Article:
Wednesday 22 May 2024

Feinstein’s Challenge: A New Hope

Paul Knaggs writes:

In an era where political integrity often takes a backseat to opportunism, Andrew Feinstein’s announcement that he will stand against Keir Starmer in the Holborn and St Pancras constituency is a breath of fresh air. As a former African National Congress MP who resigned on principle over a corrupt arms deal, Feinstein brings a track record of unwavering commitment to ethics rarely seen in British politics today.

While Starmer’s Labour lurches further rightward, abandoning progressive pledges and embracing austerity, Feinstein represents the antithesis – a proud Jewish activist advocating for a new left movement guided by honesty, equality and human rights. “Our democracy is in crisis,” he laments, with “The two main parties…virtually indistinguishable in their offers of permanent austerity, forever wars and environmental degradation.”

His vocal opposition to the genocide unfolding in Gaza and steadfast support for Julian Assange’s release from prison damningly highlight Starmer’s moral compromises. Feinstein rightly accuses Starmer of “supporting genocide in Gaza” and having “backed the Conservative government’s indefensible position on the crisis, rather than demanding an end to the carnage.”

In Feinstein’s own stirring words, the crisis of democracy demands “a people-centred politics focused on the many not the super wealthy; a politics driven by integrity and honesty, rather than opportunism and mendacity.” His campaign will champion revitalised local engagement, fighting homelessness, privatisation and the soaring costs that have made daily life a struggle for so many of his prospective constituents.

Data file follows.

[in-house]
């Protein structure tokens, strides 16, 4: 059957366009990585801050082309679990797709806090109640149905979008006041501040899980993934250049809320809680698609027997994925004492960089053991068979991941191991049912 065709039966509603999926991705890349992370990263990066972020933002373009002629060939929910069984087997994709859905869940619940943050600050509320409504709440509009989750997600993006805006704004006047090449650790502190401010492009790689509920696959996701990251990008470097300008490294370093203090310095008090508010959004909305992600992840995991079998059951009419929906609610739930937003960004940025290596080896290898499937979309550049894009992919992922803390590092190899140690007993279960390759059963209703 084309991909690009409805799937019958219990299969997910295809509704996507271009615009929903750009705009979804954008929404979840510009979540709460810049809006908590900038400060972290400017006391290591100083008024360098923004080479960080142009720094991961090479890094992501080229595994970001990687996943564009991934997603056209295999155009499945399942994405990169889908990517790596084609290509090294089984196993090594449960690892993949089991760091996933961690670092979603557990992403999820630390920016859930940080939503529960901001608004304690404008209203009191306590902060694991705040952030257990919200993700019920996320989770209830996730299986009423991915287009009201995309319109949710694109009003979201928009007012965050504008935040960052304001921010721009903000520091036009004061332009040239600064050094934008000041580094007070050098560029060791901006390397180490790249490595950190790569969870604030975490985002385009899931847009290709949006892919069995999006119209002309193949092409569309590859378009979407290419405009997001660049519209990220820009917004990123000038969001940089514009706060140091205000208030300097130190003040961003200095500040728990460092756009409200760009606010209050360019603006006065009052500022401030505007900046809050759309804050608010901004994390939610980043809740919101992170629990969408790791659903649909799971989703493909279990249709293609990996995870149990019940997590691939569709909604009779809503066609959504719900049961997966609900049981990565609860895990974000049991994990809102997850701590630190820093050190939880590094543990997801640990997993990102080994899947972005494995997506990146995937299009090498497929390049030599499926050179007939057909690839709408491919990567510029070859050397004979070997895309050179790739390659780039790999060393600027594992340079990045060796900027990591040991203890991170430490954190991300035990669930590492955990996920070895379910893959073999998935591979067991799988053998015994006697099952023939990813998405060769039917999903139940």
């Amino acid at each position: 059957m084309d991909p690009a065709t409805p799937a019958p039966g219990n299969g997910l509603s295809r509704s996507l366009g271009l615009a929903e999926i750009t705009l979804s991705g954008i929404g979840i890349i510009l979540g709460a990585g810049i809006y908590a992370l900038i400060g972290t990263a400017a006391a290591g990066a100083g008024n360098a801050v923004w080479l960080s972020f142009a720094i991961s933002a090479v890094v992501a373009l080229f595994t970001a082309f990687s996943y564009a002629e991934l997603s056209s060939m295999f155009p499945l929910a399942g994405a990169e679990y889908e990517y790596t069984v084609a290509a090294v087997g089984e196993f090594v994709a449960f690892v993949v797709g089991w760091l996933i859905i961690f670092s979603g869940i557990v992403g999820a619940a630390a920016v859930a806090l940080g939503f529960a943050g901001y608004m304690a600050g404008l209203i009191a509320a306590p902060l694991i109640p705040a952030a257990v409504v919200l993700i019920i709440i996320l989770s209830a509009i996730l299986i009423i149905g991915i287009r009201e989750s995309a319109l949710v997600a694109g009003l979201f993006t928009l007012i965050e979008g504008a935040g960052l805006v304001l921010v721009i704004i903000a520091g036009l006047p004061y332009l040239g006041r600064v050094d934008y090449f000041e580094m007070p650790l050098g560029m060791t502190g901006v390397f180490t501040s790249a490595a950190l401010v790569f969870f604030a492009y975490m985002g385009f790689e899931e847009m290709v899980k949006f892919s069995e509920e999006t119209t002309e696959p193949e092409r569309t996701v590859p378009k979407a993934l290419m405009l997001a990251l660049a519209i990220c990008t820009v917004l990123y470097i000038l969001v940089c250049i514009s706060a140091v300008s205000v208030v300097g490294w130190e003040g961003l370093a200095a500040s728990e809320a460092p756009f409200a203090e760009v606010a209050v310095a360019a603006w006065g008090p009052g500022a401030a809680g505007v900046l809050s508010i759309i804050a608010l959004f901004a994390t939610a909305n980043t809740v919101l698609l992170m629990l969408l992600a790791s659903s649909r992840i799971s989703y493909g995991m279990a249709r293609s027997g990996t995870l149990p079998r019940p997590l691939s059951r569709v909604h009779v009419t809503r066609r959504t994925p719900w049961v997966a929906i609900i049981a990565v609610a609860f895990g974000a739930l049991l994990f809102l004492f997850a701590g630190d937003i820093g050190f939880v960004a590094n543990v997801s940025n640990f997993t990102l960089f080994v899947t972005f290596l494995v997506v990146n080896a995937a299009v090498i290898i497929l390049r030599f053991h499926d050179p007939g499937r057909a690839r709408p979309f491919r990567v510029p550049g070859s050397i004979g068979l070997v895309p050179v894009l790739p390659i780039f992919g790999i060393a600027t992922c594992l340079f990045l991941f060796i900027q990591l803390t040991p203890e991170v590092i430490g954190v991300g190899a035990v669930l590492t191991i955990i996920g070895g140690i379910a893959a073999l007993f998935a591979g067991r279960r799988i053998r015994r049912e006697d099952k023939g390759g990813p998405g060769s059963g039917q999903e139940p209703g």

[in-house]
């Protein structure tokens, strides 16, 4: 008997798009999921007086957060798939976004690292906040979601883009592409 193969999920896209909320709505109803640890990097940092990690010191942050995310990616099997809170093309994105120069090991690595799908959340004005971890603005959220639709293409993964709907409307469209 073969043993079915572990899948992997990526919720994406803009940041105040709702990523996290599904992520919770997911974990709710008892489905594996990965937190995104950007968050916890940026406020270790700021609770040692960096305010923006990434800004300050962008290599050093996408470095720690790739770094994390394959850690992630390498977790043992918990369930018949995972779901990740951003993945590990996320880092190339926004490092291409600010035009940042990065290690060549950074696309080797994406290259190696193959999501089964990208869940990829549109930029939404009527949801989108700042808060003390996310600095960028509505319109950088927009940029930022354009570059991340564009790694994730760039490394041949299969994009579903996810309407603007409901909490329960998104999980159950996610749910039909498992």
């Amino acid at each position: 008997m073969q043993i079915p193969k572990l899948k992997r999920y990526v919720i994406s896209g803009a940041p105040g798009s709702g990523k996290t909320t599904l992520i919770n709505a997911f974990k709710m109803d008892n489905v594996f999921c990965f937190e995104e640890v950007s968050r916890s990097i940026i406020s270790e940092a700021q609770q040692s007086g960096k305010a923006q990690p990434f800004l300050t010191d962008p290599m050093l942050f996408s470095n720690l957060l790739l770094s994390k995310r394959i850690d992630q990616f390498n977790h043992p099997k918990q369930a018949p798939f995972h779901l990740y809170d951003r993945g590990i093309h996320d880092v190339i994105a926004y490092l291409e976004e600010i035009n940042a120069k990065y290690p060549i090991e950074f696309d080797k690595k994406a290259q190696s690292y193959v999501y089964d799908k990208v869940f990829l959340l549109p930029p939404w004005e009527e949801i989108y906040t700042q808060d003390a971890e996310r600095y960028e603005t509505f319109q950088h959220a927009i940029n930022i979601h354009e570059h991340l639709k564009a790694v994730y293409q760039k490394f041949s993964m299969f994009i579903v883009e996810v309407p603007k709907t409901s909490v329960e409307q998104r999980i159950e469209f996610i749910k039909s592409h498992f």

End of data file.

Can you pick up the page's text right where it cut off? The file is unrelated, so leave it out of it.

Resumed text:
Crucially, he promises to be the accessible, accountable representative that Starmer has failed to be – holding weekly public surgeries, monthly report-backs and consulting residents before every major vote. A palpable departure from Starmer’s growing factionalism and authoritarianism in the area.

Some may dismiss Feinstein’s candidacy as quixotic, running against one of Labour’s preeminent MPs. But his credibility and clarity of purpose provide a tantalising alternative to those repulsed by the soulless managerialism of Starmer’s “electability” doctrine. He offers a timely reminder that politics can still be a catalysing force for justice, rather than an amoral pursuit of power at any cost.

Whether Feinstein pulls off an upset or simply bloodies Starmer’s nose remains to be seen. But win or lose, his campaign has already enriched our public discourse by reintroducing the idea that integrity in leadership should be non-negotiable.

An uplifting concept in an era where such virtue often seems antiquated.


  1. How long can the media ignore Feinstein?

    1. As long as they like. But his entry into British politics ought to be news for its own sake.